In some instances, we saw certain strategies that are positioned to take the sting out of market downdrafts--most notably, low-volatility ETFs yield mixed results relative to the broader market. Certainly, some witnessed relatively less volatility during the sell-off we saw earlier this year. Some, actually, incrementally more, as measured by greater relative drawdowns versus the broad market. And what we've seen subsequently is flows have slowed to a trickle. Flows into low-volatility ETFs in particular, which have been investor darlings now for a number of years, and powered much of the recent growth in the category, have actually turned negative for the year to date in 2020. So we've seen nearly $5 billion of investors' savings removed from low-volatility ETFs through the first six months of this year, which is a pretty dramatic turnaround relative to the trend that had been in place over the course of the past two or three years.

Benz: What should investors keep in mind if they are looking at this universe and potentially vetting some specific strategic-beta funds?

Johnson: Investors need to do their homework. They need to really sharpen their pencils and do every bit as much of due diligence when vetting these strategies, vetting their processes, which really are defined by their index methodologies, as they would when kicking the tires and peeking under the hood of a traditional discretionary active portfolio. Even like-labeled funds--so funds, for example, that fall under the dividend strategic-beta group--can yield wildly different results, especially over shorter periods of time. An example being, through the first six months of this year, the spread between the best- and the worst-performing US large-cap strategic-beta ETFs in the dividend group was nearly 30 percentage points. So it's incumbent upon investors, as always, to peel back the label on the tin, understand what the contents are, understand that index methodology, to ultimately understand how that portfolio will perform through different market environments--again, no different than they would an active strategy. Just because these funds are nominally index funds doesn't mean that their performance is going to look anything like a traditional, broad-based, market-cap-weighted index.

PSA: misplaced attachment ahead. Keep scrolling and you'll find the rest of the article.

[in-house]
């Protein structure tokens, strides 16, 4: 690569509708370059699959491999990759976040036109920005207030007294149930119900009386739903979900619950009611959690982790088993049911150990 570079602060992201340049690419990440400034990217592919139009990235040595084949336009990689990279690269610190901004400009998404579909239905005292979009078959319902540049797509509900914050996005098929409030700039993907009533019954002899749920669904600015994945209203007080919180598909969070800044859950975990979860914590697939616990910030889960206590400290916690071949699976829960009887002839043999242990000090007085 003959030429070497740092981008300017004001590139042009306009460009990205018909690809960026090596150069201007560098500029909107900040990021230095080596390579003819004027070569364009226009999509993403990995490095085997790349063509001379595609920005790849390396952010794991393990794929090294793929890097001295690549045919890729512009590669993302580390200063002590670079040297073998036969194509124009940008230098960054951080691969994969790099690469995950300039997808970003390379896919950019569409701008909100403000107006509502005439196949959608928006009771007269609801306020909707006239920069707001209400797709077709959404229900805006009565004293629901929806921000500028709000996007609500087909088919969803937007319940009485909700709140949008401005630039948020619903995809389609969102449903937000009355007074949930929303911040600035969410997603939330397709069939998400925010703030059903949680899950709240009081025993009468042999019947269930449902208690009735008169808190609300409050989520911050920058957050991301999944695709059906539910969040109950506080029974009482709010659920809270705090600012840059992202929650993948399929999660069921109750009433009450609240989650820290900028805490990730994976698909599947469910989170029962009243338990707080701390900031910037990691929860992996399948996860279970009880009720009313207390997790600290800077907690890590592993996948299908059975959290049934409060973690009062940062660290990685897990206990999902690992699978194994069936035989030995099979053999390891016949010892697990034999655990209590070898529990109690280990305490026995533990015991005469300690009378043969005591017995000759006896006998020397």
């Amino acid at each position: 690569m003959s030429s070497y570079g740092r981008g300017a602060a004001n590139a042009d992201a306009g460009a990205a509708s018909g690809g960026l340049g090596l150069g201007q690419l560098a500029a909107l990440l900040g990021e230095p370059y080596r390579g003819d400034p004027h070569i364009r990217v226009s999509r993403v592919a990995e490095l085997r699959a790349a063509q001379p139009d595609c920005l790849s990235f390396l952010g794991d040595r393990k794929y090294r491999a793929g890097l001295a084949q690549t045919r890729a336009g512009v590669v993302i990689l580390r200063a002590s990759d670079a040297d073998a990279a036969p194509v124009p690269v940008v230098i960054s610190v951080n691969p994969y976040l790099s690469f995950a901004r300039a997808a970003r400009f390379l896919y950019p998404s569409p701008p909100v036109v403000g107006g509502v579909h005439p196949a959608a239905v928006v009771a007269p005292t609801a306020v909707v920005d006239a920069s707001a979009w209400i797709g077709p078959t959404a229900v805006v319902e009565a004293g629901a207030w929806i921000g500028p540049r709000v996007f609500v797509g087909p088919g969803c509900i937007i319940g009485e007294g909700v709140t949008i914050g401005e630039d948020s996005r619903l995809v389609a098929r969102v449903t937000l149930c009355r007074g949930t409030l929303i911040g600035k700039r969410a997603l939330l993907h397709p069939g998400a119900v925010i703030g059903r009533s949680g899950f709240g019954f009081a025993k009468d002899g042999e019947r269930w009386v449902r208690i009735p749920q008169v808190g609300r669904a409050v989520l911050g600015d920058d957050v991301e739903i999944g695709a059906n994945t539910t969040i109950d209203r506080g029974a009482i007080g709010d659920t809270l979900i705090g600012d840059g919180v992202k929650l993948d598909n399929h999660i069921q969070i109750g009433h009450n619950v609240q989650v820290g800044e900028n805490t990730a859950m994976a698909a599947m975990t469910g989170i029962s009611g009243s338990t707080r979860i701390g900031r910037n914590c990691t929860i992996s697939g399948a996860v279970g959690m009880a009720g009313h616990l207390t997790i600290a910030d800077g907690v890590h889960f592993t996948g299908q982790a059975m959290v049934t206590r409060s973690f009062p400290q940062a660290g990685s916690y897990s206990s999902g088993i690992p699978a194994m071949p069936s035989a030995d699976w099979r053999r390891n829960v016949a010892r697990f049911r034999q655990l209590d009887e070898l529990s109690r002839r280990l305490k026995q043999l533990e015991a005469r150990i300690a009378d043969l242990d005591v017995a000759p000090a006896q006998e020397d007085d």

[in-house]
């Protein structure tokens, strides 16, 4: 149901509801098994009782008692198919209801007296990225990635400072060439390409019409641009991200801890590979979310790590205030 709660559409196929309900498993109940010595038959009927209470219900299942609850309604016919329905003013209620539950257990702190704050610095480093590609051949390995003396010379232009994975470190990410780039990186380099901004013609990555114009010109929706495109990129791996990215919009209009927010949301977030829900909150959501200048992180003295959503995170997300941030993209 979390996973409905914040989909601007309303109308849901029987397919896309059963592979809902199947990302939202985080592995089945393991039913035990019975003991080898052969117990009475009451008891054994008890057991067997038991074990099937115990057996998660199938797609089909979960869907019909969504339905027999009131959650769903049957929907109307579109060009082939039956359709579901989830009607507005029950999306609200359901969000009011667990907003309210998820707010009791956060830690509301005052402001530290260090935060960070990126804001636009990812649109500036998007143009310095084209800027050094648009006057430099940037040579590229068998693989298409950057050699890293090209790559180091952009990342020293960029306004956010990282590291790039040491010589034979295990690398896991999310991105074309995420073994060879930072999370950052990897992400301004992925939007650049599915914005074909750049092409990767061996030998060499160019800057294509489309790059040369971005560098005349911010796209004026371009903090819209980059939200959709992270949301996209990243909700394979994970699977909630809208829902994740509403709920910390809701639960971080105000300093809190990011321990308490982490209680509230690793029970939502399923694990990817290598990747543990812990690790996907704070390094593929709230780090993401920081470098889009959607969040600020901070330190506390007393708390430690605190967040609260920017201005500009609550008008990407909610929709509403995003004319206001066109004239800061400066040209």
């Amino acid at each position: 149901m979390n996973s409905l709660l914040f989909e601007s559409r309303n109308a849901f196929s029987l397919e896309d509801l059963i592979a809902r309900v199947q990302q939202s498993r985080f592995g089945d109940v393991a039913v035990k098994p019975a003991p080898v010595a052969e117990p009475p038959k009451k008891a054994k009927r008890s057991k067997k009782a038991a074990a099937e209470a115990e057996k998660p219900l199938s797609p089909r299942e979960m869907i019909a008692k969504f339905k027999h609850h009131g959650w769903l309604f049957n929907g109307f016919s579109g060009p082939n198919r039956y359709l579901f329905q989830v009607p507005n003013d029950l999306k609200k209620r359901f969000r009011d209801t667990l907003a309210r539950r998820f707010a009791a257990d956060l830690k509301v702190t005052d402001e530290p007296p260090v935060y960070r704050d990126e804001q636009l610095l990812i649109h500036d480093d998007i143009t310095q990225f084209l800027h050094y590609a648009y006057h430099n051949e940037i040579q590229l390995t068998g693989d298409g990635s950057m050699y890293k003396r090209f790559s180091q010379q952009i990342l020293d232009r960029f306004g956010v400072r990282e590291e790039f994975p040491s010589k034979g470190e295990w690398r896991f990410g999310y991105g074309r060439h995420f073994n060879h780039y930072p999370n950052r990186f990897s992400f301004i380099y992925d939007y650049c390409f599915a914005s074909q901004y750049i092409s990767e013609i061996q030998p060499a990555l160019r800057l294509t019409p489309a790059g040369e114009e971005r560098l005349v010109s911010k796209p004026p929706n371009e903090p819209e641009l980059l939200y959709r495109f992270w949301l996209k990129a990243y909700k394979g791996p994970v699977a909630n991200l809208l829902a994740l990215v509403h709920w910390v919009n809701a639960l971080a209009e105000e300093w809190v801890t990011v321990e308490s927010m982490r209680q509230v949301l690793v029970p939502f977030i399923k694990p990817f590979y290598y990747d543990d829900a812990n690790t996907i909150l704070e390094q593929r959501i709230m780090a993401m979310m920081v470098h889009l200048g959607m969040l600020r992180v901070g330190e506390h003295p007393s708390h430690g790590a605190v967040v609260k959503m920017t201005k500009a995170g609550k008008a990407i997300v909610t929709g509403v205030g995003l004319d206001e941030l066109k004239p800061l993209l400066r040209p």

Benz: Okay, Ben. Good advice. Helpful insights as always. Thank you so much for being here.

Johnson: Thanks for having me, Christine.